July 23, 2007 — -- Wall Street — often thought of as a bastion of Republican ideals — is leaning toward Democrats these days.
As campaign contributions pour in to the 2008 presidential race, employees at some of the nation's largest banks and investment firms are deciding more often than not to write out big checks to Democratic candidates.
Workers at Goldman Sachs, Citigroup, Lehman Brothers and elsewhere are putting their cash behind Hillary Clinton, Barack Obama and John Edwards over the Republican front-runners, according to an analysis of Federal Election Commission filings by ABC News.
At Goldman Sachs, the largest of the firms, employees donated $542,000 to the top three Democrats and the top three Republicans from Jan. 1 through June 30.
More than 63 percent of those dollars went to Democrats, with Obama getting the bulk of that cash — $184,750, according to the ABC analysis.
Don't be mistaken — there are still plenty of Republican supporters on Wall Street. But, for the first time in more than a decade, Democratic donors outnumber those supporting Republicans.
And while Wall Street workers are small in number compared to some other industries, they tend to earn substantially more and are more likely to donate to politicians.
The Center for Responsive Politics, a nonpartisan, nonprofit group that tracks money in politics, found that, among corporate contributors in all industries, no company has put more money into the 2008 presidential race than Goldman Sachs.
"We are seeing a lot of industries that have been giving to the Republicans in the [last] 12 years — changing their stripes — because that's how you get business done. You have to support the party in power," said Massie Ritsch, a spokesman for the Center for Responsive Politics. "It's what happened in 1994 when the Republicans took control, and it's going to happen again."
For evidence of this shift, look no further than Morgan Stanley chief executive John Mack, a major backer of President Bush, who helped raise more than $200,000 for the president's last campaign.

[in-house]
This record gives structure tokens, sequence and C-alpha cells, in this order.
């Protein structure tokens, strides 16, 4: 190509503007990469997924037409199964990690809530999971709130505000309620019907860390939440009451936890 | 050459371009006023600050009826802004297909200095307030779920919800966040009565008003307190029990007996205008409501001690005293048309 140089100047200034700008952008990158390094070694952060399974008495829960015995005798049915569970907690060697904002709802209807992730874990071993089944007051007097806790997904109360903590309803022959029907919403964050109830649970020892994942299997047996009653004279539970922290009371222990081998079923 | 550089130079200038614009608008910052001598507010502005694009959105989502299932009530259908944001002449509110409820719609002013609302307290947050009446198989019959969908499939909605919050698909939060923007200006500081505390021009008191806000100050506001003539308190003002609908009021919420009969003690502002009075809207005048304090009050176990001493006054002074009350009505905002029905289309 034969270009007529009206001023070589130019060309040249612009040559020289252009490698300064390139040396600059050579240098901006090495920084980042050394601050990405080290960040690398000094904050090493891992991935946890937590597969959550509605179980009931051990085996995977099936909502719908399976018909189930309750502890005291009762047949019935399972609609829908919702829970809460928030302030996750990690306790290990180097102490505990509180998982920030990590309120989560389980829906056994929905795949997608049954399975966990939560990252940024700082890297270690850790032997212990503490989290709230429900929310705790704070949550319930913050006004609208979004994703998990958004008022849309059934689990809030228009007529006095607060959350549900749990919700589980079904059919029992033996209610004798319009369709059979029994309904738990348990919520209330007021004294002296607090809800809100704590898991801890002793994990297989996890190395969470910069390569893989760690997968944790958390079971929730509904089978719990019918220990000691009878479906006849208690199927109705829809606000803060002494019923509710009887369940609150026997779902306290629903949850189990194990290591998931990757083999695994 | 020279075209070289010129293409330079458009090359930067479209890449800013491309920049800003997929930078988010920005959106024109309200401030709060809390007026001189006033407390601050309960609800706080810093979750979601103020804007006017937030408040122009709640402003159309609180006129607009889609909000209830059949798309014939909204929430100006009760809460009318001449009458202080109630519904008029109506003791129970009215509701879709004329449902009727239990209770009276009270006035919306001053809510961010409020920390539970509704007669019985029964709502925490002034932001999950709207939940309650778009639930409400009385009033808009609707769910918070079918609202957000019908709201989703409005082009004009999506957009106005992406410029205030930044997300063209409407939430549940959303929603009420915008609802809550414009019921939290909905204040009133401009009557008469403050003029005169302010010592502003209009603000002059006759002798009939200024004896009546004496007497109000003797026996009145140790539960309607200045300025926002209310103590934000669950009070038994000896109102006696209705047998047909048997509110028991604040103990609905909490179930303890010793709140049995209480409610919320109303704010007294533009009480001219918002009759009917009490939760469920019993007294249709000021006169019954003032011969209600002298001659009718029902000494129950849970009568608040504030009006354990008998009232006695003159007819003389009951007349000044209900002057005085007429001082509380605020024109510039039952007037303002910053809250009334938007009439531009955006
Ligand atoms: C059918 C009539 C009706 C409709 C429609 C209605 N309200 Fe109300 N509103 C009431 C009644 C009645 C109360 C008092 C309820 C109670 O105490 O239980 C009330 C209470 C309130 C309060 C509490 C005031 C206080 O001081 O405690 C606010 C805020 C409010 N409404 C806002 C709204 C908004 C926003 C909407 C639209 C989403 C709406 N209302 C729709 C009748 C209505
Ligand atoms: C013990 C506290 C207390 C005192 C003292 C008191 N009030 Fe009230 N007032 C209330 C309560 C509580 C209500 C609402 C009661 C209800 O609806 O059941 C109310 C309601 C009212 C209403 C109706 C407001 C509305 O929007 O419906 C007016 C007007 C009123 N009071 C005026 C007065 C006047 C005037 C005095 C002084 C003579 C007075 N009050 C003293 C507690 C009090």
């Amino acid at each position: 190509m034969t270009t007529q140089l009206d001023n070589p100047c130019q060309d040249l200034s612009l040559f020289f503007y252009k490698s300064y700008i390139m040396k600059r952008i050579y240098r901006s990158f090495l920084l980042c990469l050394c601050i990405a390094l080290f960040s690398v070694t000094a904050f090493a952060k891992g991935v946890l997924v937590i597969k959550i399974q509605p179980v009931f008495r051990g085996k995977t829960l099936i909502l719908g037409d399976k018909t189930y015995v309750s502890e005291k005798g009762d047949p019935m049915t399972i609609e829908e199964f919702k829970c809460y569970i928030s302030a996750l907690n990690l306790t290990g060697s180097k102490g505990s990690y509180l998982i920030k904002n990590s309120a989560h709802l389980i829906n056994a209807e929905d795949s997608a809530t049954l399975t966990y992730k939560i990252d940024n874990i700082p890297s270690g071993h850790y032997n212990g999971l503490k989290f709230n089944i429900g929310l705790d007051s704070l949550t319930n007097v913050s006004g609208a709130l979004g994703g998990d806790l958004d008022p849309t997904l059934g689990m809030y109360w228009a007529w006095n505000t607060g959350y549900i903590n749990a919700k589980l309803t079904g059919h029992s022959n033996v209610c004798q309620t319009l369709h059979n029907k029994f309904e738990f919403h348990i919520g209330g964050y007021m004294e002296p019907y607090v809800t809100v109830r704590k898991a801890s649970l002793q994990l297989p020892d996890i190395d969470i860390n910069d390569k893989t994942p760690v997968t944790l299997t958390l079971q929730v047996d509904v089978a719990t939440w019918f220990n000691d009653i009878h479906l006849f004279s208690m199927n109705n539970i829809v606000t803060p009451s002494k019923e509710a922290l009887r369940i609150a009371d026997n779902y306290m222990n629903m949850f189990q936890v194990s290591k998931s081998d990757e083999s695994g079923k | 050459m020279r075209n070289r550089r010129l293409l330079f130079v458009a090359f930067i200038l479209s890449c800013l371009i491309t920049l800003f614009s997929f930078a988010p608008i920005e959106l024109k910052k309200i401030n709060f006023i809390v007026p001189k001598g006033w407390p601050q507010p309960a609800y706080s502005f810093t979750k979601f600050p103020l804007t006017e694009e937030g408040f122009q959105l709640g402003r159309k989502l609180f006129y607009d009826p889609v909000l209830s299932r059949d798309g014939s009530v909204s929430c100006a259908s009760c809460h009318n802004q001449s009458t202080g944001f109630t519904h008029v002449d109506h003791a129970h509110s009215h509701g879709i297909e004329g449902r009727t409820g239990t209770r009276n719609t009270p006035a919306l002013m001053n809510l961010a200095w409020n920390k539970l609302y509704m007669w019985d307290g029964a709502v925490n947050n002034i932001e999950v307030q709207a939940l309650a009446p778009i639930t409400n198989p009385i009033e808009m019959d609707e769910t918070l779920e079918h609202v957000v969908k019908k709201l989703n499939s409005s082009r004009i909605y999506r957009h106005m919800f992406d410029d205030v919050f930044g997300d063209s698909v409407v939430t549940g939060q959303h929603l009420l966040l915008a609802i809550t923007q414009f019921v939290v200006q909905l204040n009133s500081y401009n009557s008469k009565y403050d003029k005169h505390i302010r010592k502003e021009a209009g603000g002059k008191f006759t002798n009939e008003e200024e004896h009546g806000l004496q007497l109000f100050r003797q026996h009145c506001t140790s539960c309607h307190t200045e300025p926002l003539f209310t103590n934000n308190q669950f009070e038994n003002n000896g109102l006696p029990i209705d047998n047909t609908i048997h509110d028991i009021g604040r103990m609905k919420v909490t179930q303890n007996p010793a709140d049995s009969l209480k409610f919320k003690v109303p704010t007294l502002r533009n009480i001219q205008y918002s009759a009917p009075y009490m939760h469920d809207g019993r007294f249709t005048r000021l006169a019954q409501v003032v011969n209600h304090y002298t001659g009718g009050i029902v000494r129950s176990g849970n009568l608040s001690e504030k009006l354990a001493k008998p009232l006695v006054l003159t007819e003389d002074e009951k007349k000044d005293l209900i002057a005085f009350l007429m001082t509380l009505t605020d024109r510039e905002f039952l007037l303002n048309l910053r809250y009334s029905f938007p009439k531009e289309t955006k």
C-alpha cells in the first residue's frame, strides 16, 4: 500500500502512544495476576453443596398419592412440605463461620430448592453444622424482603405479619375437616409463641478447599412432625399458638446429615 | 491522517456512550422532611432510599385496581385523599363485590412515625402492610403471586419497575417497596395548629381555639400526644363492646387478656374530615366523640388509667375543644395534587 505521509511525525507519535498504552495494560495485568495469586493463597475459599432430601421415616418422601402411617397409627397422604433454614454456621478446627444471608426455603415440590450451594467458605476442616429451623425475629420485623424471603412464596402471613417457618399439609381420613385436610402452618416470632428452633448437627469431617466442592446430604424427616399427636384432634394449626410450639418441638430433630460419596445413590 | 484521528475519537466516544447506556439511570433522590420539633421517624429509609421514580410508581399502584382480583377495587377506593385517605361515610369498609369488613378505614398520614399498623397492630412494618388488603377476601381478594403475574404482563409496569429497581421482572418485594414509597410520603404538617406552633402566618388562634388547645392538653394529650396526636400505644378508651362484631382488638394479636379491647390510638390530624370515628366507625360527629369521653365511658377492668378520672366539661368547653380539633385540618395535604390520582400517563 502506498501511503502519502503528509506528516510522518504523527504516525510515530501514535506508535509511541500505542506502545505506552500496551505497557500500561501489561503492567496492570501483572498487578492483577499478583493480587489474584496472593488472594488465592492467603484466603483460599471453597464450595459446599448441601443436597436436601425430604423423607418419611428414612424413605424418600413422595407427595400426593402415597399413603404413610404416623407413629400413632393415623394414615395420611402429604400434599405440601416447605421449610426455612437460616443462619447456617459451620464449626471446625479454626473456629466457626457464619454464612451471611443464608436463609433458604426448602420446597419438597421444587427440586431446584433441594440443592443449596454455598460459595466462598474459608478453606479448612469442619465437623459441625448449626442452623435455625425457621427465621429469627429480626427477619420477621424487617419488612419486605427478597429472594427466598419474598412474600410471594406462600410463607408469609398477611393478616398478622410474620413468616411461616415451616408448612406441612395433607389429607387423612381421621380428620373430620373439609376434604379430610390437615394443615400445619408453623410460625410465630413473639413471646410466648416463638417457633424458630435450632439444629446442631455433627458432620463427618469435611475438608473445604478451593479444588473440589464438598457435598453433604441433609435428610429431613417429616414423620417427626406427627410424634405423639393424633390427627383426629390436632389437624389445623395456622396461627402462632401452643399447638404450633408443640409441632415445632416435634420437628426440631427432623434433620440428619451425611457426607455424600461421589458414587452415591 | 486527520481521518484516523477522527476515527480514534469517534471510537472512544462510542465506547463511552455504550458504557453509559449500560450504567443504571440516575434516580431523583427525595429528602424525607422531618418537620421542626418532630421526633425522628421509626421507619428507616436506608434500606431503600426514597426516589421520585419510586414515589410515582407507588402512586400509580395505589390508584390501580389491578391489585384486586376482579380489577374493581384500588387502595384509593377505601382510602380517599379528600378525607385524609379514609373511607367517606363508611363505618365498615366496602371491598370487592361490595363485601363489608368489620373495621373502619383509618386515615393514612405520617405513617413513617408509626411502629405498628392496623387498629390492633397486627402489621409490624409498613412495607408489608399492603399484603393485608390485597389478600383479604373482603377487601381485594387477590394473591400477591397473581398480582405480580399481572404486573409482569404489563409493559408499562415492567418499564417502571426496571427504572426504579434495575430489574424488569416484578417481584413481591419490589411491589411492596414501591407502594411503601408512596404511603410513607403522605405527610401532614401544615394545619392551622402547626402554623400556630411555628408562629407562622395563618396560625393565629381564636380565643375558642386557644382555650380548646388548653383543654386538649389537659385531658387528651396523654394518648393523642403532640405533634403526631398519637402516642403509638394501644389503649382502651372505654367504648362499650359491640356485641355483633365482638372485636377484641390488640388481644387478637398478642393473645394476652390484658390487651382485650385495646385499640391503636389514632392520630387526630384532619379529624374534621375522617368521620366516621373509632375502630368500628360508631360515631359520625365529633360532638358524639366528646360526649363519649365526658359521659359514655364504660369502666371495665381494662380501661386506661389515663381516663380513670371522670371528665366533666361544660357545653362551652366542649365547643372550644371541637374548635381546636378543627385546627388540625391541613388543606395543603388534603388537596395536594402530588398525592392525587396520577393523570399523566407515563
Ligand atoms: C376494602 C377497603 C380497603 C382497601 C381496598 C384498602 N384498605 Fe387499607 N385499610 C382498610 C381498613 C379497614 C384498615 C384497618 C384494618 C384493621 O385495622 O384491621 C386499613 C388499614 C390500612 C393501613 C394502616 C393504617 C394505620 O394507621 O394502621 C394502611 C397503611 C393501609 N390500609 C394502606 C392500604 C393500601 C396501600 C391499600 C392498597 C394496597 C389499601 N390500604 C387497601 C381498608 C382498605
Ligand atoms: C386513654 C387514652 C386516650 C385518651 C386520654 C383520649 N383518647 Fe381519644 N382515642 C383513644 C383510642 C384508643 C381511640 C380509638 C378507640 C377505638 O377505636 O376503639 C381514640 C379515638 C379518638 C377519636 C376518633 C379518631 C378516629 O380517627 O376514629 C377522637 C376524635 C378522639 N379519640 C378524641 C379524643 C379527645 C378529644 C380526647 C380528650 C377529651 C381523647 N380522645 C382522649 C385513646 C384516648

Mack now backs Clinton.
Last week, Mack hosted a $1,000-minimum fundraiser at Morgan Stanley's Times Square headquarters for Clinton, but he encouraged each member of his staff to give $4,600, the maximum allowable contribution for the presidential primary and general election cycle.
About 54 percent of Morgan Stanley employee donations went to Democrats before the fundraiser. Last week's event — which will appear on the next quarterly disclosure report, due Oct. 15 — is likely to shift Morgan Stanley further toward the Democrats.
Executives and employees at Citigroup, Lehman Brothers, Morgan Stanley and UBS also donated more to Democrats than Republicans.
There are still several firms that favor Republican candidates Mitt Romney, Rudy Giuliani and John McCain. They include Merrill Lynch, Bear Stearns, Credit Suisse and Deutsche Bank.
But, overall, the dollars are clearly moving to the Democrats.
"They are not all going to flip. But those that have been very strongly Republican, will become less so," Ritsch said.
ABC News looked at the Top 3 fundraisers in each party, and 10 of the top donating banks and investment firms. The analysis does not include donations from the wives and husbands — or other family members — of employees, which often boost a firm's influence.
Those 10 firms provided $3 million in donations, with 54 percent going to Democrats. Five companies were clearly Democratic, four were Republican and one, Bank of America, gave almost equally to both parties.
Hassan Nemazee, the national finance chair for the Democratic Senatorial Campaign Committee and the New York finance chair for John Kerry in 2004, knows a thing or two about raising cash from Wall Street.
"Certainly, the investment banks and the commercial banks historically have been predominantly Republican givers. It just went with the nature of the territory," said Nemazee, who is also a fundraiser for Clinton's campaign.
But Bush's actions after Sept. 11, and the war in Iraq, Nemazee said, have driven away many of these Wall Street workers, whom he calls moderate Republicans.
"They're not happy campers in the Republican Party today," he said. "You've seen a move away by people I would characterize not necessarily as Democrats, but as more Democratic-leaning and more willing to give to a Democrat … as a consequence of the policies the administration's been perusing for the last seven years."
So, why do some firms lean further toward one party or the other?
According to Nemazee, in some of the Republican-leaning firms, it might very well be that employees donate because that's what their bosses encourage.
"I think you still have people," he said, "who are at the very top of the food chain who are still committed to the administration and the party."